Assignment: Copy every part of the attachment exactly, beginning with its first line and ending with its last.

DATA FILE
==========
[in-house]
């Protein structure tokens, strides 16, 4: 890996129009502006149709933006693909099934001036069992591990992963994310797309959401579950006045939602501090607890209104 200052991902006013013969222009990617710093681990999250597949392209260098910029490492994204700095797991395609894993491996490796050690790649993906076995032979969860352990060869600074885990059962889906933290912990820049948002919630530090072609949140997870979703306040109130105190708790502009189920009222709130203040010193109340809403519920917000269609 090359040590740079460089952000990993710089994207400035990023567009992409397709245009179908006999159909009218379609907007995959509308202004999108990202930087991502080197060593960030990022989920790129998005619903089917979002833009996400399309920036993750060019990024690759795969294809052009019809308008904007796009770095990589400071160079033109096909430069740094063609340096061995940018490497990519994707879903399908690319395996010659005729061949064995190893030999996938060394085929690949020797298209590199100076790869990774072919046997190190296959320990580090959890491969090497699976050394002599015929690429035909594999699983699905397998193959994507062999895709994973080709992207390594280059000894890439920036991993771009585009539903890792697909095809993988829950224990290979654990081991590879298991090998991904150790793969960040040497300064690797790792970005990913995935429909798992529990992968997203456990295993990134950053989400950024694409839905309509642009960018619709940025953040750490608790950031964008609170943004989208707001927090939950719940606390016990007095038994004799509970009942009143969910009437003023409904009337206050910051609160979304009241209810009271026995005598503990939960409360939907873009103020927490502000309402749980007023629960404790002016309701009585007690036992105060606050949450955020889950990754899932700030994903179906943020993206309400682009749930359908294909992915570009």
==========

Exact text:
[in-house]
């Protein structure tokens, strides 16, 4: 890996129009502006149709933006693909099934001036069992591990992963994310797309959401579950006045939602501090607890209104 200052991902006013013969222009990617710093681990999250597949392209260098910029490492994204700095797991395609894993491996490796050690790649993906076995032979969860352990060869600074885990059962889906933290912990820049948002919630530090072609949140997870979703306040109130105190708790502009189920009222709130203040010193109340809403519920917000269609 090359040590740079460089952000990993710089994207400035990023567009992409397709245009179908006999159909009218379609907007995959509308202004999108990202930087991502080197060593960030990022989920790129998005619903089917979002833009996400399309920036993750060019990024690759795969294809052009019809308008904007796009770095990589400071160079033109096909430069740094063609340096061995940018490497990519994707879903399908690319395996010659005729061949064995190893030999996938060394085929690949020797298209590199100076790869990774072919046997190190296959320990580090959890491969090497699976050394002599015929690429035909594999699983699905397998193959994507062999895709994973080709992207390594280059000894890439920036991993771009585009539903890792697909095809993988829950224990290979654990081991590879298991090998991904150790793969960040040497300064690797790792970005990913995935429909798992529990992968997203456990295993990134950053989400950024694409839905309509642009960018619709940025953040750490608790950031964008609170943004989208707001927090939950719940606390016990007095038994004799509970009942009143969910009437003023409904009337206050910051609160979304009241209810009271026995005598503990939960409360939907873009103020927490502000309402749980007023629960404790002016309701009585007690036992105060606050949450955020889950990754899932700030994903179906943020993206309400682009749930359908294909992915570009």